Cyclist Killed in Attempt to Break Biking Speed Record

Photo: William Flint II.
William Flint II.

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William "Kim" Flint II was speeding down South Park Drive on his bike June 19 in an attempt to regain his speed record that had been broken by another rider five days earlier, when he skidded into an oncoming SUV and suffered fatal injuries. He was 40.

Flint, an Oakland resident and sound engineer, was taking a wide turn on the road in Tilden Park and drifted into the oncoming traffic lane, according to Lt. David Dubowy, watch commander at the East Bay Regional Park District Police Department.

"He skidded into the left side of the car, and ricocheted off," he said. "That was when he fell from the bike and crashed."

Witness statements and Flint's GPS at the scene suggest Flint was going more than 45 miles per hour down the hill, according to Dubowy.

From June 6 to 14, Flint held the record for the fastest descent time - an average of 39.9 miles per hour - on South Park Drive, on, a social networking site for cyclists that provides "detailed analysis of all your rides ... based on your GPS data," according to the website.

On June 15, another cyclist pulled ahead of Flint in the rankings for South Park Drive with an average time of 41.2 miles per hour.

Violet Hefner, Flint's partner of 19 years, said she is "99 percent certain he was trying to regain his lost record," the day he was killed.

Hefner said they had originally started cycling together, but she thought it was too dangerous.

"He knew that I was very, very afraid of him riding on city streets," she said. "I begged him not to."

Hefner added that once Flint joined Strava, his interest in his speed and his ride statistics became more intense.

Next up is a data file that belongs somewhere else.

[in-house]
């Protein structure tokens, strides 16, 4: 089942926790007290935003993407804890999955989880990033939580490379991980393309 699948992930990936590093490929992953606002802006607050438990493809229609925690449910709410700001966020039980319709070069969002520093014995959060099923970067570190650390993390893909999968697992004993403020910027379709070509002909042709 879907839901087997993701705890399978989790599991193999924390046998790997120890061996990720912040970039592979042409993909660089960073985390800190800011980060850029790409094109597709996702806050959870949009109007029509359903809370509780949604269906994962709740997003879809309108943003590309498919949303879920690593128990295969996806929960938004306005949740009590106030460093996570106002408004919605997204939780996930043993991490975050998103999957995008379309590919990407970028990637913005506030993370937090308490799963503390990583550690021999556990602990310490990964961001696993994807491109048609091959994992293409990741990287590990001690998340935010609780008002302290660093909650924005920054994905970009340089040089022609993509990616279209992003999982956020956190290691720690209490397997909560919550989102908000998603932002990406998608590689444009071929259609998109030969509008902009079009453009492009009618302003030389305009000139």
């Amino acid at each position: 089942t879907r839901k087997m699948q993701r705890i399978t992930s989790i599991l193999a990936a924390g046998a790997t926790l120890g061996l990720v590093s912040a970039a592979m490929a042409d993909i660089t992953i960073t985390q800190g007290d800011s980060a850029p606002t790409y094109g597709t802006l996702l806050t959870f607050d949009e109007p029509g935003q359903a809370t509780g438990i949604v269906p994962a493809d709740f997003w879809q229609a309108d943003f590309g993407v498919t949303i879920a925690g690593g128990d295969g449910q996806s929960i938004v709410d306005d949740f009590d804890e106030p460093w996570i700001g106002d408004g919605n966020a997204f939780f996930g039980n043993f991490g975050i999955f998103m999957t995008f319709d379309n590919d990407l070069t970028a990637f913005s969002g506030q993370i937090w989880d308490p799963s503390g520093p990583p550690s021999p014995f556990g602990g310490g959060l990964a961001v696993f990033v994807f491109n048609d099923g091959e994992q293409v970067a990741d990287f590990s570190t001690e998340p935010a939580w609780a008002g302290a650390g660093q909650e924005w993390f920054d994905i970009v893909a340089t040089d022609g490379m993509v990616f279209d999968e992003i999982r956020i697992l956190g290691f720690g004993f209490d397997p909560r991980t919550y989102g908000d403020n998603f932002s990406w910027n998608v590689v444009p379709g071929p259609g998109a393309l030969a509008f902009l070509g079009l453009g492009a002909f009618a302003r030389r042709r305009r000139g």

"Things really escalated once he got involved with Strava," she said. "It became an obsession with him."

Flint holds a best time of an average of 33.9 miles per hour on the "Centennial Drive Descent" in Berkeley as well as the record for the "Skyline Boulevard Descent" in Oakland with an average of 30.4 miles per hour.

Hefner said Flint had been focusing more and more on getting "king of the mountain" - the highest speed for a certain stretch of road - for downhill segments over the last two months.

Hefner added that though the website fueled Flint's urge to push himself, she didn't blame the competitive nature of Strava for his death.

"They're trying to do something to help motivate people. I think that's a good thing," she said. "(Kim) did frequently push himself to his limits ... in this case, his limit was not a good thing."

According to Bill Sparks, a mechanic at the Missing Link Bicycle Cooperative in Berkeley, the segment of South Park Drive approaching Grizzly Peak Boulevard is one of a handful of hills in the East Bay where bikers can and do reach speeds of 50 miles per hour.

Sparks said he does not try to reach such speeds these days, but he recalled coming close on a ride 25 years ago.

"My speedometer said 48 miles per hour," Sparks said. "I was hanging on for dear life."

Sparks added that regardless of traffic, biking at a speed of 50 miles per hour is inherently dangerous.

"The way the bike handles at that speed is different," Sparks said. "Your back wheel's jumping around behind you ... those little undulations (in the road) will send your bike flying."

Red Sun Soundroom, a New York music studio that Flint worked with, posted a special tribute to Flint on its website.

"Kim Flint was an inventor, musician, internet community organizer, scientist, avid cyclist, single-malt Scotch enthusiast, teacher, and tireless provider of encouragement to so many creative people," the site reads. "The Red Sun Soundroom would be nothing like it is - and perhaps it might be nothing at all - without Kim Flint."

An unofficial service for Flint was held Friday at Heinold's First and Last Chance Bar in Oakland. Hefner said she was proud of him for all he achieved.

"We were two halves of a whole," she said.


Contact Gianna Albaum at [email protected]

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